November 3, 2016

A Symphony for the Hills, the Valleys, the High Places of the Earth, and the Crusher of Snake-heads

To the chief musician.

The earth collects the first of its orchestra from the harmonies of streams,
rushes and reeds accompanying one another as water cascades
cadential over ledges, accepting the blood of the lamb and
running red, turned to wine. It cascades and cadences in praise

of the power to render motionless suns, to split the seas,
to calm the crescendos of waves and wither fruitless figs.
Now others must join the number, to sing, to bow:
Trees with clapping branches rise, and branches catch,

catch one another, spruce and maple, form hollows to hold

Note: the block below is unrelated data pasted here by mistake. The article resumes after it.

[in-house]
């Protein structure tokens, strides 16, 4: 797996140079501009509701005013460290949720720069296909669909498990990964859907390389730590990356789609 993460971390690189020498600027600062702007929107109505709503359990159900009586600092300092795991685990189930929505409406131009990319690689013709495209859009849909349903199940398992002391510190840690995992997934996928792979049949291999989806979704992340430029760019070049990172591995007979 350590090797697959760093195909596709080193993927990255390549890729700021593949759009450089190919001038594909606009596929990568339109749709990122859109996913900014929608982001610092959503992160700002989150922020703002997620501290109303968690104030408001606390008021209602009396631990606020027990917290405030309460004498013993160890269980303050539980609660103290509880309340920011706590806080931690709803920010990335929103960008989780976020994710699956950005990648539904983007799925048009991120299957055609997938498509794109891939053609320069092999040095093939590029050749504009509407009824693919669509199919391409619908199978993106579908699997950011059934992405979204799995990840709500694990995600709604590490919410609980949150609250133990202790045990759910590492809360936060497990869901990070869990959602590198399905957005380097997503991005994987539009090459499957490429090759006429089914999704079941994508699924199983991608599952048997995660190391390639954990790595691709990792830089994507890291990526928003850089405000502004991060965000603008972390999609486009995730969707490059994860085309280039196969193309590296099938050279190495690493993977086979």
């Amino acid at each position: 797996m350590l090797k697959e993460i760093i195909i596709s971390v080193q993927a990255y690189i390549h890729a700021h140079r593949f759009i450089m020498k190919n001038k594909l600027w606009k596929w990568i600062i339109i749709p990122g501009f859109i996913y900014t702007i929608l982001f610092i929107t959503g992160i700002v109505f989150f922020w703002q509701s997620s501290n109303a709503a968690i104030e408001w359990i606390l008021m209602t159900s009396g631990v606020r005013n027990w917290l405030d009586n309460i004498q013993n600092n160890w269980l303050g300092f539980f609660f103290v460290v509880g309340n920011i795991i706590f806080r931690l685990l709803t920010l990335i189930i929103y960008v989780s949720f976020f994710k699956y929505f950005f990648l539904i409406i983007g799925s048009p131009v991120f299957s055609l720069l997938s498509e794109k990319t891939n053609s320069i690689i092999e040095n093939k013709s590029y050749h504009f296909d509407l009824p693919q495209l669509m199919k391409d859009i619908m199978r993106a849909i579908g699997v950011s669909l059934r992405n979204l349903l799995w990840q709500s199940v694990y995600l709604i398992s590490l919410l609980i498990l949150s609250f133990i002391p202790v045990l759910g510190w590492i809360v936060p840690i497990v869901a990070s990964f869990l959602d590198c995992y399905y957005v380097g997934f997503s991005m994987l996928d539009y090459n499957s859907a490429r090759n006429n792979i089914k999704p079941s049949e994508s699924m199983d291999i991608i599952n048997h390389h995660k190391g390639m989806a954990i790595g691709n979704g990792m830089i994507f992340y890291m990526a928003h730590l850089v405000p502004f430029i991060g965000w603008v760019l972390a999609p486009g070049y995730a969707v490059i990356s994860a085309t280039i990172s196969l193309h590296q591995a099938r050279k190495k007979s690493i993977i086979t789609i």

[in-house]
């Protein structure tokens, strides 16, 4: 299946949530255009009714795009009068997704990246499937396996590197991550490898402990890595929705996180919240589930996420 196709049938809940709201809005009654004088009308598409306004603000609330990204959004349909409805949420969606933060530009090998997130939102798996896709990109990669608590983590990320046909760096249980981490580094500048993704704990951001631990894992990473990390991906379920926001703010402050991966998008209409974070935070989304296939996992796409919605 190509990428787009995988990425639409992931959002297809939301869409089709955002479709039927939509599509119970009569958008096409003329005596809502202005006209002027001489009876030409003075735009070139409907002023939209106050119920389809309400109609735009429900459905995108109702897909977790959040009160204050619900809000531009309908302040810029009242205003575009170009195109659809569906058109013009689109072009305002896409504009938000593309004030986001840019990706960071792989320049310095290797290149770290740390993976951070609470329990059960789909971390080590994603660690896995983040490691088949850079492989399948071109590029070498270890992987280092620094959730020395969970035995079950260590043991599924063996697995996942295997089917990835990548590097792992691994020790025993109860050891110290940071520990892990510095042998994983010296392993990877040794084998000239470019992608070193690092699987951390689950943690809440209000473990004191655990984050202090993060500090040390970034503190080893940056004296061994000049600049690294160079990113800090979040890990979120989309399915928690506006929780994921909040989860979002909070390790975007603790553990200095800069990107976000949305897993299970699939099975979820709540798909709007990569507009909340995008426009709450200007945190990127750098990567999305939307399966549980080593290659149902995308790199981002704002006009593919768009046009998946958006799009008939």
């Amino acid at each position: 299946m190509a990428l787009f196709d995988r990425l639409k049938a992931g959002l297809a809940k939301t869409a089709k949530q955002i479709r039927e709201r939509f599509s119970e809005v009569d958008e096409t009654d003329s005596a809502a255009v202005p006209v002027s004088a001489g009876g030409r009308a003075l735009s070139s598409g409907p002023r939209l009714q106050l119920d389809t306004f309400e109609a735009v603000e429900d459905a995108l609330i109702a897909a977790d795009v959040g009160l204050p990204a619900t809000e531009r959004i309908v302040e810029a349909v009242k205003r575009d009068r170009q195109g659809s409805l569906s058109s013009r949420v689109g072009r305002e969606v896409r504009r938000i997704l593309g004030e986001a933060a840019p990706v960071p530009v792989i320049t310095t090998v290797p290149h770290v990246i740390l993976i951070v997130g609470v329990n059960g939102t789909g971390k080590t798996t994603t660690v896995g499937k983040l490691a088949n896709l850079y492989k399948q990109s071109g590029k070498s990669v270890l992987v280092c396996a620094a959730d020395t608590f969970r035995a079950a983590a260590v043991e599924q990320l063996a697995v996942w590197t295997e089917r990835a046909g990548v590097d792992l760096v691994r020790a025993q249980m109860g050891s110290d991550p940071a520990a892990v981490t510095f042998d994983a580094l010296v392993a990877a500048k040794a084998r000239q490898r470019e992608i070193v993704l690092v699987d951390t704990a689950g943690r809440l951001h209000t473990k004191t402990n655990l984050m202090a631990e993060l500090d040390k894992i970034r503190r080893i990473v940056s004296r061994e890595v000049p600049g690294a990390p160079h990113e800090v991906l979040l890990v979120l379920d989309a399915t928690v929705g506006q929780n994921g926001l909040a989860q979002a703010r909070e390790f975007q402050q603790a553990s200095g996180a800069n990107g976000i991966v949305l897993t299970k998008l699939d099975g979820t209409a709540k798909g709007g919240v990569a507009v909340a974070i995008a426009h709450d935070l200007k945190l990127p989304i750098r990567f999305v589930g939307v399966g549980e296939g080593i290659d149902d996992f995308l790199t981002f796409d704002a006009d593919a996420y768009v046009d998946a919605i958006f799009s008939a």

the great chorus of marching poplars plucked like strings and
bowed by mighty rushing winds. Canyons and crevices bend
in river-cut valves and gravelly tubes, resonating with

the breath of God, the breath of storms, soothing
the rocks that spit water and the shrubs that burn unburnt.
In the sky, pillars of consuming fire confined to webs
of electric streak, making the valleys to reverberate as

the deepest drums, and the fire falls to fell the cedars, high
and lifted up no longer. From the cedars felled drips
heaven-bled rain, to heal the land and clothe the grass,
steady and soft, pattering as light-pressed keys 

in lilting arpeggios,
while all else rests:
a still small voice.